zombiibean | Nov 20, 2020 |
The cover drew me in, but the story kept me here.

Y'know it's weird because I like even the tiniest dash of romance, but I didn't care at all about Alaine and her love interest. It wasn't bad I just didn't feel anything for them.

Instead, I enjoyed Alaine's narrative, her family, and the whole curse business. Alaine has some real powerful women in her life, and it's a joy to read. Very little of the Haitian Creole is translated, but if you have any background with romance languages or Google translate handy you can figure it out. Of course, some things you just know with context. I think the language added a nice layer.

Sure, I would recommend. Some may find the ending lackluster, but it was fine with me. ( )
  DestDest | Jul 29, 2020 |
I received this book via NetGalley. This did not affect my rating or review.

"Dear Haiti, Love Alaine" follows seventeen-year-old Haitian American Alaine. Alaine lives in Miami with her father and has a famous mother who is a reporter living in Washington, D.C. Alaine is what I think most people would call "too much." She is definitely intelligent and it seems holds some pain over the fact that her mother is barely around due to her job and late breaking stories. Her actions in this book made my head hurt. She does a prank to get back at someone and almost ends up killing another classmate. She gets suspended although she was initially threatened with being expelled. As a way to make amends at her school she is supposed to do an assignment on her family's history in Haiti.

So Alaine was aggravating. She ends up going back to Haiti to stay with her aunt and mother for two months and learns barely anything I think about the history of the country. Instead this book focuses on her mother and aunt's history, a cousin with her own messed up sense of values, and curses. I think that if the authors had just focused on Alaine that would have worked better. I really wish that we had Alaine exploring Haiti and finding out about the history of the country. She works at her aunt's foundation and is crushing on an intern. They have a lot of IMs and texts to each other and she just stumbles on information about her family by people just giving her that information.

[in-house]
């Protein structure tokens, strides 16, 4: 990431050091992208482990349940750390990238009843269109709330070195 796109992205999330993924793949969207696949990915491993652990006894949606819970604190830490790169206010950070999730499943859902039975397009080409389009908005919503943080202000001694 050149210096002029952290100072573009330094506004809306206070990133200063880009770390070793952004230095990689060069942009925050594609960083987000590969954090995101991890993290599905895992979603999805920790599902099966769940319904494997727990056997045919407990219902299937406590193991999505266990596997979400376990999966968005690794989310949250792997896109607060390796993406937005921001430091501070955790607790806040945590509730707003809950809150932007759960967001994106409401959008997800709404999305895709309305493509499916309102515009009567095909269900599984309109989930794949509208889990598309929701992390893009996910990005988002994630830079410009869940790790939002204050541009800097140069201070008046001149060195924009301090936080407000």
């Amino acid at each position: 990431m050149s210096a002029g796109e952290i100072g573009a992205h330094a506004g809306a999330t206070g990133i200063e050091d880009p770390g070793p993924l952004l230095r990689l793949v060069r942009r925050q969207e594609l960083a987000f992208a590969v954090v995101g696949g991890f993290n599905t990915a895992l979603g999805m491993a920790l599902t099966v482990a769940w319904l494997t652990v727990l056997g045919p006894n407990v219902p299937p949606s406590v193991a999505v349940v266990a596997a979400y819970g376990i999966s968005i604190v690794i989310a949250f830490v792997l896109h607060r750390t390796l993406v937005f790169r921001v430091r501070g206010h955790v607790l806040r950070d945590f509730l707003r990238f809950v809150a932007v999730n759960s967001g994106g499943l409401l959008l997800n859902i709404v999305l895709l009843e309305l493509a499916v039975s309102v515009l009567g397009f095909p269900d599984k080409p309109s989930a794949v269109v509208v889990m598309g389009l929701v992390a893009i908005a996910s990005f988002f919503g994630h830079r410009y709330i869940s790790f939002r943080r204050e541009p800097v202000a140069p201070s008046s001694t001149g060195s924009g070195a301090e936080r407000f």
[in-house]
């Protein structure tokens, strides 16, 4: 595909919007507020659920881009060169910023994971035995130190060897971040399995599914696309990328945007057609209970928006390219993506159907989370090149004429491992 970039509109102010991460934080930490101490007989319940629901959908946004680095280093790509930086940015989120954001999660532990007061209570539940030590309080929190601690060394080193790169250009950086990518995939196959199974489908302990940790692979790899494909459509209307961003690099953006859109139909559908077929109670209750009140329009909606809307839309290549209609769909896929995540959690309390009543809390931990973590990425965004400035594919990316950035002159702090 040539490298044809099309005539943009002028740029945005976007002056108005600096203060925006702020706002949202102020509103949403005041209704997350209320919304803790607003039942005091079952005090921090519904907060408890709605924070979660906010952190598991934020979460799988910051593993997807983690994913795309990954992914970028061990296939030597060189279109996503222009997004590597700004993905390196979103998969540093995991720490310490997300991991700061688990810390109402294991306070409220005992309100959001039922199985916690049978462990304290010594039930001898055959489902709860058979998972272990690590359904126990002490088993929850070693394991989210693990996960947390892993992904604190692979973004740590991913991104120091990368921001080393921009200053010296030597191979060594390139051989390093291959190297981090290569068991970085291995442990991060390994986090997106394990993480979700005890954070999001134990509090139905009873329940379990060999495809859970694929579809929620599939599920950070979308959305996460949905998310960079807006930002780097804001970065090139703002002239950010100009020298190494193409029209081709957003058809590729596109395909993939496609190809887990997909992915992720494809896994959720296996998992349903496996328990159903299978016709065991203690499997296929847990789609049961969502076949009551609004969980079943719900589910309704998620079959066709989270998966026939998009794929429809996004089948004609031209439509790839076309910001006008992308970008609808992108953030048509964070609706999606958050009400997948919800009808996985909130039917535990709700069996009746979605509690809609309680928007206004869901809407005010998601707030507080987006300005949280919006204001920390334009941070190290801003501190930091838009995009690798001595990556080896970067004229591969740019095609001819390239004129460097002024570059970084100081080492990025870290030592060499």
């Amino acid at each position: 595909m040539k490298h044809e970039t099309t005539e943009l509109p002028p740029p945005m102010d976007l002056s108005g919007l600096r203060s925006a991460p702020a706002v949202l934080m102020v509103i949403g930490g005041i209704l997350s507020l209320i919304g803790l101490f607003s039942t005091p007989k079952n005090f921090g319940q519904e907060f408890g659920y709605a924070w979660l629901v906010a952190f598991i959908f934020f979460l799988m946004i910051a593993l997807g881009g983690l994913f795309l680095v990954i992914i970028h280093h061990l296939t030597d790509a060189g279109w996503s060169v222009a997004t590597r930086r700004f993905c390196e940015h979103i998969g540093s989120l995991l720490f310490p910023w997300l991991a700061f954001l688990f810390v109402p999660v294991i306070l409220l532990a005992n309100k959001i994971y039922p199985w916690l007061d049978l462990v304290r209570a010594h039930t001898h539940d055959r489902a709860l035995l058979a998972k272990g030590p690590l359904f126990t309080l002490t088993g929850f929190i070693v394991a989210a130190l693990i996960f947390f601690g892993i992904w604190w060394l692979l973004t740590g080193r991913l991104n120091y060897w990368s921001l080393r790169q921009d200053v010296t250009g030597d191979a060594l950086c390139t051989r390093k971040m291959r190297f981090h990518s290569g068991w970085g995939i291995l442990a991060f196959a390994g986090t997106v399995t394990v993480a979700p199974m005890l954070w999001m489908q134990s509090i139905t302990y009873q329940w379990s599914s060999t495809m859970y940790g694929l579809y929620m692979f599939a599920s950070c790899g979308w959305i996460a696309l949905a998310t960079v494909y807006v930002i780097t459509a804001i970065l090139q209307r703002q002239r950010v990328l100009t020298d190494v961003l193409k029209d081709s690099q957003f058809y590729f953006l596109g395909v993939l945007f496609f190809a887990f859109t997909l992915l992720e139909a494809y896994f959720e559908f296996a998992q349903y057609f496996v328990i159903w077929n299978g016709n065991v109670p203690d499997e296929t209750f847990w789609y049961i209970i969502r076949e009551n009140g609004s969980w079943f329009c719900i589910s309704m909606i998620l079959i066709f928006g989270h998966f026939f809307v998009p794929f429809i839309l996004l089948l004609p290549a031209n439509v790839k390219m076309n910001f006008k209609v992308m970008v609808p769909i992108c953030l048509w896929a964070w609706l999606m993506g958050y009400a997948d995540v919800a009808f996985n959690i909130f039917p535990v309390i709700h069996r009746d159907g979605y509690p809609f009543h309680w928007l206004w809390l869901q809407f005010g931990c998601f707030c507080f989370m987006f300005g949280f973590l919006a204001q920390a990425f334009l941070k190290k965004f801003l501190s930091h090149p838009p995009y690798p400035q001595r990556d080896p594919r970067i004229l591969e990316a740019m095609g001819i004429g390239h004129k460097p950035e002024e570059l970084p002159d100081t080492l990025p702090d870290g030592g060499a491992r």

I can't say much about the secondary characters because they barely matter in this book. Alaine's father is written so weird as is the mother. We know that they both came from Haiti, but we don't get into why they got divorced. And the authors try to throw a little out there about why Alaine's mother had her go live with her father full-time but it made zero sense and then you throw in family curses and I just didn't care anymore. Due to the writing style we flip flop all over the place and you can barely focus on anyone.

The writing style was not for me. The authors decided to tell this story via Alaine's online journal I think and also included excerpts from her mother's diary, letters between her aunt, mother, texts, newspaper articles, etc. I felt like I was being stuffed with information and not a lot of it made sense. Also certain words or whole paragraphs here and there were in red. Also sometimes the fonts would be really big and then change all over the place. I have no idea why that was and I hope that's just a weird formatting issue with my ARC and is not going to be issued like this. I get why "House of Leaves" did certain things to make the book more immersive for readers. This book is not "House of Leaves."